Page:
• Give yourself a goal. Pick a race, any race. Sign up for it. Better yet, sign up with a friend. Train with or without said friend. Show up for said race. Feel awesome.
  • Figure out what you like about running. If you start every run thinking about how much you hate running, you will never learn to love it. This is true about most things in life. Maybe the only thing you ever learn to like about running is finishing a run. This is fine. When you start each run, you'll say to yourself, "I'm going to feel so great when this is over." That's legit. Personally, there are many things I like about running (and a few that I really dislike--such as the fact that it's really hard to do when you're 39 weeks pregnant and your baby dropped 3 weeks ago). You just have to pick one.
  • Find a cheerleader. Maybe the humble brag on Facebook is beneath you. I have a former running partner that I text with about my runs, and the Man is excellent about high-fiving me  and telling me I'm awesome when I get back to the house. My middle sister also does a great job cheering me on (and she's run a marathon so she always gives me something to live up to). We all need cheerleaders in our lives. If you don't have one, I'd love to be that for you. Cheering others on is one of my favorite things.
Here's my last piece of advice though, if you really want to love running and you just don't, find something else that you can love. It doesn't have to be running. Really, it doesn't. There are lots of other great options out there. Swim. Cycle. Do yoga. Try out Zumba. Be purposeful to go race around the yard with your kids more often. Running isn't for everyone. And sometimes it's just not for every season. I am not running right now. Well, not more than 25 very awkward yards at a time. And that's okay. 

Anyway, I repeat: running isn't for everyone, but you know what should be for everyone? Joi de vivre and feeling good in your own skin. So find something that helps you do that. Even if it's just frequent dance parties in your socks while you cook dinner in the evening. Because God did a really good job on you, and I think we should always celebrate that. With or without a side of running.

Saturday, January 7, 2017

Purposefully Present

We're closing out birthday week today, and I am finishing up prep for our number 5 as she should arrive at some point within the next three to four weeks. It's been an interesting end of pregnancy as I've found that I'm putting a lot of pressure on myself to "have it together". I'm not quite sure if it's the fact that it's number 5, so really, I should know what I'm doing at this point, or the fact that we have four other kids, so in order to decrease the chaos, I want to have things squared away, or just my typical type A tendencies, but the need to whittle down my To Do list and my ensuing inevitable frustration (because you take one item off the list only to add three more) have resulted in a fascinating study of the state of my soul.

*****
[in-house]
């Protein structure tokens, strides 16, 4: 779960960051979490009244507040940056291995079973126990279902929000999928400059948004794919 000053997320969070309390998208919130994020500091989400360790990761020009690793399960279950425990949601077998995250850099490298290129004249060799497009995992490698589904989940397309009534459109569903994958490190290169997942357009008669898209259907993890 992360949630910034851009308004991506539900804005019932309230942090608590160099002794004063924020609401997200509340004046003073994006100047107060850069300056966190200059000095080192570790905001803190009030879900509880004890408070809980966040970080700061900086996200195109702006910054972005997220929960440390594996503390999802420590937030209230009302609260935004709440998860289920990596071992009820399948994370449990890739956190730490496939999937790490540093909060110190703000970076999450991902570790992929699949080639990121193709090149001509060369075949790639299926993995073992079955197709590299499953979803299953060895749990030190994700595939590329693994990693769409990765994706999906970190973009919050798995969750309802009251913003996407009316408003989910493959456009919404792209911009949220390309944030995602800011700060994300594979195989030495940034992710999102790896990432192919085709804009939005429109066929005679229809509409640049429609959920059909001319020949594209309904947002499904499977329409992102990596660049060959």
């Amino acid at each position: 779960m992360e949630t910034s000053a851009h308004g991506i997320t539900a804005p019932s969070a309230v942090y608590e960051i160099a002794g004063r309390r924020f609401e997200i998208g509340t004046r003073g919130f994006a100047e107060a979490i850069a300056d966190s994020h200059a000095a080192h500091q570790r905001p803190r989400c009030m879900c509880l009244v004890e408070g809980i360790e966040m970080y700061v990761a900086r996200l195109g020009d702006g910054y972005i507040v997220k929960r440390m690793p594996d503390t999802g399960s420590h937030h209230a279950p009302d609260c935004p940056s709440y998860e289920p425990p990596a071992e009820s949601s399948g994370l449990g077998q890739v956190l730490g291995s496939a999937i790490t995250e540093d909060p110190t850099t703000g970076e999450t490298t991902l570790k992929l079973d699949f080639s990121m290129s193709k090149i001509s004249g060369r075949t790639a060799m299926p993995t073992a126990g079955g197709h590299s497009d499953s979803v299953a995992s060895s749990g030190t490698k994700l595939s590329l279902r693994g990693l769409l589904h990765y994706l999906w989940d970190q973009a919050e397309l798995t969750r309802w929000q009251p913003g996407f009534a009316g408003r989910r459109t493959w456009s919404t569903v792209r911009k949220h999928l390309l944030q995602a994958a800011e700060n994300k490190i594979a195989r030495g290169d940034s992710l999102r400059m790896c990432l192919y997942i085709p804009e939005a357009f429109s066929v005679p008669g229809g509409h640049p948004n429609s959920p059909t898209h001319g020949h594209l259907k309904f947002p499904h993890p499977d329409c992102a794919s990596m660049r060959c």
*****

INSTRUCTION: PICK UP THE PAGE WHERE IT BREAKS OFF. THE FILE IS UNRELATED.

You see: I have trouble letting go of control, which is ironic considering the fact that I'm pregnant at all this time. I want to have it all together at all times. I want my expectations to consistently line up with reality. And I forget, so very easily, that the point is not to impress others with my ability to be awesome but to bless them for God's glory.

So today, before  I try to work (again) on the homeschool planning that may or may not get finished,  before I go make Littles his apple pie, before I even manage to get out of pajamas, I'm taking time to write down what matters. Because sure, there will be days when I have to choose between meeting one child's emotional needs and two other's physical needs (and I pray to God I make the right choice), sure there will be days when the laundry just does not get finished (and, thank goodness, I married another capable adult), sure there will be days when I'm frustrated by what hasn't gotten done instead of satisfied with what has, but:

We do the best we can...and try to eagerly anticipate whatever adventure comes next.

We remember that this is not our story--it's God's--and we just get to come along and enjoy the ride.

We remind ourselves that the best way to bless others is never personal perfection but rather our purposeful presence. And sometimes in order to be purposefully present when I'm nine months pregnant, I need to stretch out on the couch with the Man's baseball cap covering my face and take a short nap. Hear, hear. Oh, yeah, and remind myself of what is true: that present always trumps perfect and that it's better to bless than impress.